AeroVironment RQ-20 Puma Unmanned Aircraft System (UAS)
The AeroVironment RQ-20 Puma is a small-class surveillance UAV utilized in large numbers by the US military.
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The AeroVironment RQ-20 Puma is one of the many intelligence-gathering unmanned aircraft system (UAS) currently in service with the United States military. The aircraft achieved first flight in 2007 and was adopted by United States Special Operations COMmand (better known as "SOCOM") in 2008 through the All-Environment Capable Variant (AECV) program. The Puma continues frontline operational level service as of 2013, being fielded in conjunction with various elements of the United States including special forces. Use of this UAS has since branched to include the United States Army, Air Force and Marine Corps. Production of the type is now represented in over 1,000 units produced by California-based AeroVironment. In US nomenclature, the Puma has been assigned the designation of "RQ-20A".
Unlike other highly publicized UAVs such as Predator and Reaper, the Puma is given a very small and compact profile for maximum portability. Its primary mission directive is that of surveillance and intelligence gathering for the purpose of a planned response while onboard systems can also be used to acquire targets. Its full mission scope is recognized as "ISRT" ("Intelligence, Surveillance, Reconnaissance and Targeting"). The payload is modular in nature and can therefore be suited to customer requirements. The Puma design is entirely waterproof which protects vital systems such as the battery compartment, allowing the Puma to operate equally-effectively over water. Standard equipment includes a stabilized electro-optical (EO) and an infrared (IR) camera with infrared illuminator while the payload is gimbaled to provide 360-degree continuous panning. Power is served through a conventional engine spinning a two-bladed propeller unit mounted to the front of the fuselage. Its noise level is rather quiet, allowing the Puma to remain unnoticed to targets on the ground. Wings include a high-mounted main assembly with noticeable outboard dihedral and a traditional single-fin tail unit. The Puma is small enough to be managed by a single operator in the field with a second operator managing the Ground Control Station (GCS). Also unlike other larger UAV systems, the Puma is hand-launched with recovery accomplished through simple deep-stall landing. Being waterproof, the Puma can also land in water and be recovered as needed. The entire Puma system includes three aircraft and GCS units and no additional equipment is required.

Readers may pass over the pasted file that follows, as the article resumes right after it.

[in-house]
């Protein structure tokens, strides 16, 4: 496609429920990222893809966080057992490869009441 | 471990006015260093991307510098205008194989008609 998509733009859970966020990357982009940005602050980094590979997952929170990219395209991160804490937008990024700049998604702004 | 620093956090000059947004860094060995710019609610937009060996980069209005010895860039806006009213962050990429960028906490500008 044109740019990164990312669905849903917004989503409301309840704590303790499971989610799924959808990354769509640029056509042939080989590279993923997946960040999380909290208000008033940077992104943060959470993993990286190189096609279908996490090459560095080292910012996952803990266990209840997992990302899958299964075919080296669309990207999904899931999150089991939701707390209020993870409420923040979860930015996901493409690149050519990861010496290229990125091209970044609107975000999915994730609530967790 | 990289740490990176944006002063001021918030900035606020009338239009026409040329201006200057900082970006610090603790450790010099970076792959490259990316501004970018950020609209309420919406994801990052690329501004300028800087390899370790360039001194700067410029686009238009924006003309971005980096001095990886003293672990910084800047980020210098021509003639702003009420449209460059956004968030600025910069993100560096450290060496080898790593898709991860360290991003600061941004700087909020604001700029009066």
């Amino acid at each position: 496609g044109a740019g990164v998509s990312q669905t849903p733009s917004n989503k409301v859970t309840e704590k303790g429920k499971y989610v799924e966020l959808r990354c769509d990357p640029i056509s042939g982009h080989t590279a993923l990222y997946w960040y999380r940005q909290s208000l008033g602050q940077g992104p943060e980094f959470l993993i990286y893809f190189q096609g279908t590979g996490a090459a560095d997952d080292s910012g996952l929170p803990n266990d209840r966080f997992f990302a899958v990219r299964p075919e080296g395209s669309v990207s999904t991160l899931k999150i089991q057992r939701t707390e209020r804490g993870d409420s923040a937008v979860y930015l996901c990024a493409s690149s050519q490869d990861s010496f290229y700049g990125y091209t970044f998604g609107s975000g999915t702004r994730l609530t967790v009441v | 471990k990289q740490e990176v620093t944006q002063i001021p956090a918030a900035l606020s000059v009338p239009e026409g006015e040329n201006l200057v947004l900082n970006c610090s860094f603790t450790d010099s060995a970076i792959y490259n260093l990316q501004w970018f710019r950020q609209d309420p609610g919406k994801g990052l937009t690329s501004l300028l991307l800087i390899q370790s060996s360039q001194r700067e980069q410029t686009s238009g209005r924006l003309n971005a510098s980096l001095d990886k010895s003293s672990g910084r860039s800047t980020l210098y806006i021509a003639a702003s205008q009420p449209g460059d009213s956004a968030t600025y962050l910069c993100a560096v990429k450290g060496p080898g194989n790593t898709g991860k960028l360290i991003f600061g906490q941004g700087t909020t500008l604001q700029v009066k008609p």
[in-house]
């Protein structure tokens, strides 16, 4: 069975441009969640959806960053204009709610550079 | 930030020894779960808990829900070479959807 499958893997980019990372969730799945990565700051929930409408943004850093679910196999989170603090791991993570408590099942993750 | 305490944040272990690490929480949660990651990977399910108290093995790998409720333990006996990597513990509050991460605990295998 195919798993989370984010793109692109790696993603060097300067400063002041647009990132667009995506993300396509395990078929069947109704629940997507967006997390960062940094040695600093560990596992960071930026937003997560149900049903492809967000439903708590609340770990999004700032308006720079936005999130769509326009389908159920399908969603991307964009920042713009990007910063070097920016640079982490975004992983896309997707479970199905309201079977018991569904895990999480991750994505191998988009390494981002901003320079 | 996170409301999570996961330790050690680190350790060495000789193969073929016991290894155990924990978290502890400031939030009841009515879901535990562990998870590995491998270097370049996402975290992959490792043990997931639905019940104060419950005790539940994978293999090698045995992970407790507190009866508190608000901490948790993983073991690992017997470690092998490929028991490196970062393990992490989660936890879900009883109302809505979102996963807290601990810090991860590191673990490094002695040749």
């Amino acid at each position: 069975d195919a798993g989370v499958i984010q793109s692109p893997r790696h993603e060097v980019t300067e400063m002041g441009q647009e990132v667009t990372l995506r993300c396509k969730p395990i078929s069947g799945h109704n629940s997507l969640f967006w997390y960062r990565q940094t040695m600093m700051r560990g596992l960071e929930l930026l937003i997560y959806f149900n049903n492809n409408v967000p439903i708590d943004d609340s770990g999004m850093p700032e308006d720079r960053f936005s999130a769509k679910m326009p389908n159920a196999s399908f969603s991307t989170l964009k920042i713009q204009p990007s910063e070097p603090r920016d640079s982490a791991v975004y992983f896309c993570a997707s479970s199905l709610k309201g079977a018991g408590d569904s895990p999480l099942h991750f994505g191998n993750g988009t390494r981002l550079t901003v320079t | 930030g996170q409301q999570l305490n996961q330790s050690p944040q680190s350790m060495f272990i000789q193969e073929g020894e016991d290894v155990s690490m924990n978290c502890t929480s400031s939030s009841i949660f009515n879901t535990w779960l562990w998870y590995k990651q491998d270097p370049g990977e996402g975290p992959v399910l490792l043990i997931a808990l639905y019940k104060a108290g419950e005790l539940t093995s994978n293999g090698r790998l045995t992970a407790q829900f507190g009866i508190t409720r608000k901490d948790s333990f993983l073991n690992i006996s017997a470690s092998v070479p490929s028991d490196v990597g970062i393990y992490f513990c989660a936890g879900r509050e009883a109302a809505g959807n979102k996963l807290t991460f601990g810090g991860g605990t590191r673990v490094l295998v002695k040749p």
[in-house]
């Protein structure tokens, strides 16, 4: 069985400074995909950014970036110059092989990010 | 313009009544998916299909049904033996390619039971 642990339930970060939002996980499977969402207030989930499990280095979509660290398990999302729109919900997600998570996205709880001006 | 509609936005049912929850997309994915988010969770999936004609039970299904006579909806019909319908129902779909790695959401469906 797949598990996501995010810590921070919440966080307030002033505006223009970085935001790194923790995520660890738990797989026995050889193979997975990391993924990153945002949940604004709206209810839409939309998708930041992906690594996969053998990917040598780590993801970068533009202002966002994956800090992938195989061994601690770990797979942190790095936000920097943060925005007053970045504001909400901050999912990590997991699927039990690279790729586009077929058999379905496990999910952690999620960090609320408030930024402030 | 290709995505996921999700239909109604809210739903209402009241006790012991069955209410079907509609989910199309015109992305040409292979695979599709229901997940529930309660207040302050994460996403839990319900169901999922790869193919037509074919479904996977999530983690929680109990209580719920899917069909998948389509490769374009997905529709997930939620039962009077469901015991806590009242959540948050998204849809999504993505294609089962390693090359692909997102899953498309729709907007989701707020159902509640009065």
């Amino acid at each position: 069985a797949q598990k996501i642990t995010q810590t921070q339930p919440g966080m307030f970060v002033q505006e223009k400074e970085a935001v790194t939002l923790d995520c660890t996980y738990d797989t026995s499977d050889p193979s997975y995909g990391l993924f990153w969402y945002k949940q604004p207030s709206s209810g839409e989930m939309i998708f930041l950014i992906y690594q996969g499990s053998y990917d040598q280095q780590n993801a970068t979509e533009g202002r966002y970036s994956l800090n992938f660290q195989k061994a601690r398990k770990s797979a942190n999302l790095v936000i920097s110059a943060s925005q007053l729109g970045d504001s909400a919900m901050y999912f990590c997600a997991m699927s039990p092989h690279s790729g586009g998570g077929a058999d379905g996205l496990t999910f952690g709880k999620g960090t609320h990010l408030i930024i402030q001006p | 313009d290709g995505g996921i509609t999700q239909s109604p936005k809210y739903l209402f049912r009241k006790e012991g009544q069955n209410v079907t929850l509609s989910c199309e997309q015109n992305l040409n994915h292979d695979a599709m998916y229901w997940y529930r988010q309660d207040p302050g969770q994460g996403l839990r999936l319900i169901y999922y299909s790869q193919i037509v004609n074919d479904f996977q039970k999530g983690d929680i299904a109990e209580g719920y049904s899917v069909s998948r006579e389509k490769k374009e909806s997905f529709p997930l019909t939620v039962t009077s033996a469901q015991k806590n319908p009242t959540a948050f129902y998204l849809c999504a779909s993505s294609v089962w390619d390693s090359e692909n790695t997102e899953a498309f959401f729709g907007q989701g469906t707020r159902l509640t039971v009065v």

The Puma features an overall length of 4 feet, 7 inches with a wingspan of 9 feet, 2 inches. Maximum take-off weight (MTOW) is listed at just 13 lbs. With its onboard propulsion system, the Puma can make 52 miles per hour out to a range of 9 miles. Flight time endurance is two hours. Despite these seemingly pedestrian specifications when compared to her larger brethren, the Puma is a budget-conscious alternative to the full-sized Predator and Reaper types. The Puma is also part of AeroVironment's established lineup of UAS vehicles that include the Raven and Wasp, both of these products being able to utilize the same provided GCS system.
Beyond the United States military, Denmark and Sweden added the RQ-20A system in June of 2012.